Salma Hussain - The Secret Diary of Mona Hasan
Interview by Gabriele Davis
GD: Congratulations on your middle grade debut, Salma! Tell us about your story and what inspired you to write it.
SH: Thank you so much for the warm welcome and the congratulations, Gabriele!
The Secret Diary of Mona Hasan is a middle grade novel set in 1991 about a young, Muslim Pakistani girl growing up in big-city Dubai, in the U.A.E. Due to the first Gulf War her parents decide to immigrate to North America. They end up in small-town Dartmouth on Canada’s east coast. The novel is a year-in-the-life of young Mona as she journeys through immigration, puberty, and general tween concerns – “When will my chest grow, Allah? Why is my mother not like the mothers on T.V.? Why is Aba ruining our lives by moving us to Canada?”
To answer the question about what inspired me to write this novel, I’d like to share its origin story: When my daughter was five, she turned to me sleepily at bedtime and asked, “Mama, you were born outside Canada, right? Were you a regular kid just like us?” That one question was the spark behind this entire novel. I knew in that moment that I wanted to write a book in a child’s voice to answer my daughter. I wanted to explore in what ways might the kids who grow up outside Canada be different? And in what ways might they be the same? I wanted this to be an immigration story, and I chose these particular locations because I know them very well! I grew up in the U.A.E. myself (until grade seven) and immigrated to a small town on the eastern coast of Canada when I was a teenager (I completed my high school years in Dartmouth, Nova Scotia). I have a familiarity and love for both places, and as they are under-represented in children's literature in North America, I wanted to amplify and celebrate them.
GD: Your story is told from the perspective of an 11-year-old girl writing in her diary. Why did you choose this format?
SH: Multiple reasons in no particular order:
GD: Your characters deal with challenging, worldly issues as well as more light-hearted preteen concerns. Was it difficult to find the right balance between the two?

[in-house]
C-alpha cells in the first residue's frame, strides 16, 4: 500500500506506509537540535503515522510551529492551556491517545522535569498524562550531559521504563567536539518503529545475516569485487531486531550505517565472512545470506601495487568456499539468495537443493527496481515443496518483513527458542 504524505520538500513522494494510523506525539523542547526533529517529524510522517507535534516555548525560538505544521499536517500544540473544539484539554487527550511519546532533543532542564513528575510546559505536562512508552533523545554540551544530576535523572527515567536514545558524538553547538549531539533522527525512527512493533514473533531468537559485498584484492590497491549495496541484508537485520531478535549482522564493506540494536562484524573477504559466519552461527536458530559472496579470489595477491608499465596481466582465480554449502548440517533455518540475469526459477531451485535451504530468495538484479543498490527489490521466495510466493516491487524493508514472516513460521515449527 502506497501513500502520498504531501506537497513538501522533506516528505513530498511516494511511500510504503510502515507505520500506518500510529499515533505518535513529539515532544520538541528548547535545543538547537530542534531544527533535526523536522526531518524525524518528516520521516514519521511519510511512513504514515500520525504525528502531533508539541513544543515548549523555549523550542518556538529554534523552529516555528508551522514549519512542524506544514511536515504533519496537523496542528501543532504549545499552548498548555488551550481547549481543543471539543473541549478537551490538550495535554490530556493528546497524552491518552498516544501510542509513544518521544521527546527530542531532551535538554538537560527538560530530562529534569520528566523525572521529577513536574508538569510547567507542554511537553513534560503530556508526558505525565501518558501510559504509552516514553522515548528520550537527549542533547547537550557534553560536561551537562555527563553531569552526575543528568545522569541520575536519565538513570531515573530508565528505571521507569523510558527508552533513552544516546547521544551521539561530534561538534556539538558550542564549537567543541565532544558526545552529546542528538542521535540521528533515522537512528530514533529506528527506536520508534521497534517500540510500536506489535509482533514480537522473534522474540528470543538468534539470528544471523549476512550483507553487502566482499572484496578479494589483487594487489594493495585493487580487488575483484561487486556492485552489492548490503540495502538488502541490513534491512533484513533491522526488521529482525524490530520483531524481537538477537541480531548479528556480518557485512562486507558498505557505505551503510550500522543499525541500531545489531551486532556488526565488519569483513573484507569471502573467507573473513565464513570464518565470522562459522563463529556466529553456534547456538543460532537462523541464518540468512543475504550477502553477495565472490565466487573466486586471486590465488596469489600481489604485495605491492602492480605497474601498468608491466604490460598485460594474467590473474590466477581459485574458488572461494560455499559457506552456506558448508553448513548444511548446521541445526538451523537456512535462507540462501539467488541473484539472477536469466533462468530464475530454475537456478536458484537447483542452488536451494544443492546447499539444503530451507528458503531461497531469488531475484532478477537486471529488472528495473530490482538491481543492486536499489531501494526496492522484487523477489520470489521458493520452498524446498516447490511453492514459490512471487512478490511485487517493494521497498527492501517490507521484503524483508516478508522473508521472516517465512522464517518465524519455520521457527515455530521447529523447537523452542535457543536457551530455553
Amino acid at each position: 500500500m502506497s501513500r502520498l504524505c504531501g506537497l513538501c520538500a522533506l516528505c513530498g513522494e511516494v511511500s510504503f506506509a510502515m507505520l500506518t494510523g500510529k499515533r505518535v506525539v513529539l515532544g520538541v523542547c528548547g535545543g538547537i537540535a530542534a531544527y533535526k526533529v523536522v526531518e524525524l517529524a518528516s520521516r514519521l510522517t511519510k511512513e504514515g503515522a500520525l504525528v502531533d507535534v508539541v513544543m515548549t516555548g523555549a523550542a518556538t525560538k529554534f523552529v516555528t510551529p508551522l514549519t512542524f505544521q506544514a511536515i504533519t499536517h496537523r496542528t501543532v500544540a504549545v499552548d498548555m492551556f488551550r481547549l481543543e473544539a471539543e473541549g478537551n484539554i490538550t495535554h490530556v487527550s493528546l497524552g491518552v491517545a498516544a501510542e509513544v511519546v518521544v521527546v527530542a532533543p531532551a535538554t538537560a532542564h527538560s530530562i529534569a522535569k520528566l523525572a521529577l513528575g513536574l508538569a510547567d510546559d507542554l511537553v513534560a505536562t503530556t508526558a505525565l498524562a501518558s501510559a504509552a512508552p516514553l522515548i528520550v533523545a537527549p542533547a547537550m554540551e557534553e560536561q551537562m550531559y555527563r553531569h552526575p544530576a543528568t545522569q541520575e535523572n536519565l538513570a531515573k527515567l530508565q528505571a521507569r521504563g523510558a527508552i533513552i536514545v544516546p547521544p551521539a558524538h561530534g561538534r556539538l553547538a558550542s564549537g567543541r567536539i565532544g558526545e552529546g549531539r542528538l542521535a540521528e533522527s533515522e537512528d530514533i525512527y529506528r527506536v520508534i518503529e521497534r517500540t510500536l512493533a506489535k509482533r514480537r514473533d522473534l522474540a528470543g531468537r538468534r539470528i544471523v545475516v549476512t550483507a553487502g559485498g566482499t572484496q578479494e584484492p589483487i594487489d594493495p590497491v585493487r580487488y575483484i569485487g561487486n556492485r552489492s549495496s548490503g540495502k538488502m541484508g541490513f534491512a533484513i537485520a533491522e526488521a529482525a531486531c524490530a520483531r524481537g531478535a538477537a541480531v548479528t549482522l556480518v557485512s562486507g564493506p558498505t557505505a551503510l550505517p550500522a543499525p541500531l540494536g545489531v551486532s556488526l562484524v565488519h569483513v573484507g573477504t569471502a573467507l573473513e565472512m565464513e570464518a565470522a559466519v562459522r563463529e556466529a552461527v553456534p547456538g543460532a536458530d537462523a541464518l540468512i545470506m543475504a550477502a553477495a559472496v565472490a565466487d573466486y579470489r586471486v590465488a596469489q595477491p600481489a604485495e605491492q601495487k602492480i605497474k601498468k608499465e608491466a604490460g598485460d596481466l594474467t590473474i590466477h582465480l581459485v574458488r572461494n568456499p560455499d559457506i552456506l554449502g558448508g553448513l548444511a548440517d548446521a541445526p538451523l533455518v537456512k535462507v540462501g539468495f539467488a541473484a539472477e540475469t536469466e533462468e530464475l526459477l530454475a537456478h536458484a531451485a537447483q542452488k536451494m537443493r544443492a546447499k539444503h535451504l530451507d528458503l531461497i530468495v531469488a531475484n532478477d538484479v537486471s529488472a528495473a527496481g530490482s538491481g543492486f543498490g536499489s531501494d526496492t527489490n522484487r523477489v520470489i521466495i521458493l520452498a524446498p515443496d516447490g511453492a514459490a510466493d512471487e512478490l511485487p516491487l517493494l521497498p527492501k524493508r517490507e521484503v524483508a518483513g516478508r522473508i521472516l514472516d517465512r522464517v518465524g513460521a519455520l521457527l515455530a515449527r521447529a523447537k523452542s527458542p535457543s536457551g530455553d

SH: Yes, it was a challenge! I was passionate about exploring both simultaneously because that is how life is lived, no? Especially for children who have been or are in the process of being displaced due to war and conflict. There’s somber tragedy as well as gut-busting joy. I hope I struck the right balance! Again, The Secret Diary of Adrian Mole 13 ¾ was a sort of mentor text in paving the way for me in this regard: Adrian dealt with parental separation, adultery, abortion, and economic uncertainty, but the author never lost her sense of humor about life and gave readers that joy. It’s something I’ve aspired to do in this text.
GD: What message do you hope readers take away from this story?
SH: There are a few different messages, but first and foremost, I would love readers to simply laugh and enjoy Mona’s story. I hope that they can recognize and accept that each of us are on a journey and doing the best we can. Readers of this novel are ideally at a place in their lives where they are looking out at the world in wonder and marveling at both its splendor and absurdity – something that seems to happen to most of us right around adolescence!
GD: How long have you been writing for children, and what was your publication journey like?
SH: This is the first book I’ve written for children. I was a member of two writing groups when I was writing this novel. I also went through a mentorship program through Diaspora Dialogues (an amazing free mentorship program in Canada). After I finished the mentorship, I submitted 10 sample pages for a flash assessment at a literary festival to which publishing professionals volunteer their time. I was paired with an agent who handles childrens’ literature and she instantly “got” my story, loved it and requested a full. We vibed really well and the rest is history! Everyone says publishing moves slow but in my case, I felt it moved really fast!
GD: Mona’s diary entries inspire some laugh-out-loud moments. Does writing humor come naturally to you?
SH: Thank you for this compliment! In everything I write, I do somehow end up inserting comic moments. Comedy is something I’ve always gravitated towards. I believe half my friends would begrudgingly admit I’m pretty funny, and the other half would roll their eyes and advise you not to encourage me.
GD: What advice would you give writers wanting to write funny stories?
SH: Read funny books. Watch funny movies. Spend time with people who are funny or, at the very least, who will encourage your wacky sense of humor. Find your tribe - in books, movies and real life. Then start writing funny.
GD: Do you have any favorite humorous middle grade novels?
SH: Again, I LOVE the whole Adrian Mole series but only the first one would qualify as MG, and the rest of the series move into YA/adult territory. I also really LOVE It Ain’t So Awful, Falafel by Firoozeh Dumas.
Salma Hussain writes prose and poetry for children and adults. She grew up in the UAE to parents from Pakistan, and moved to Canada as a teenager. Her debut novel for kids and kids-at-heart, The Secret Diary Of Mona Hasan is out May 3, 2022 by Tundra/Penguin Random House. She lives in Toronto.
Find Salma online at:
Twitter & Instagram: salmahwrites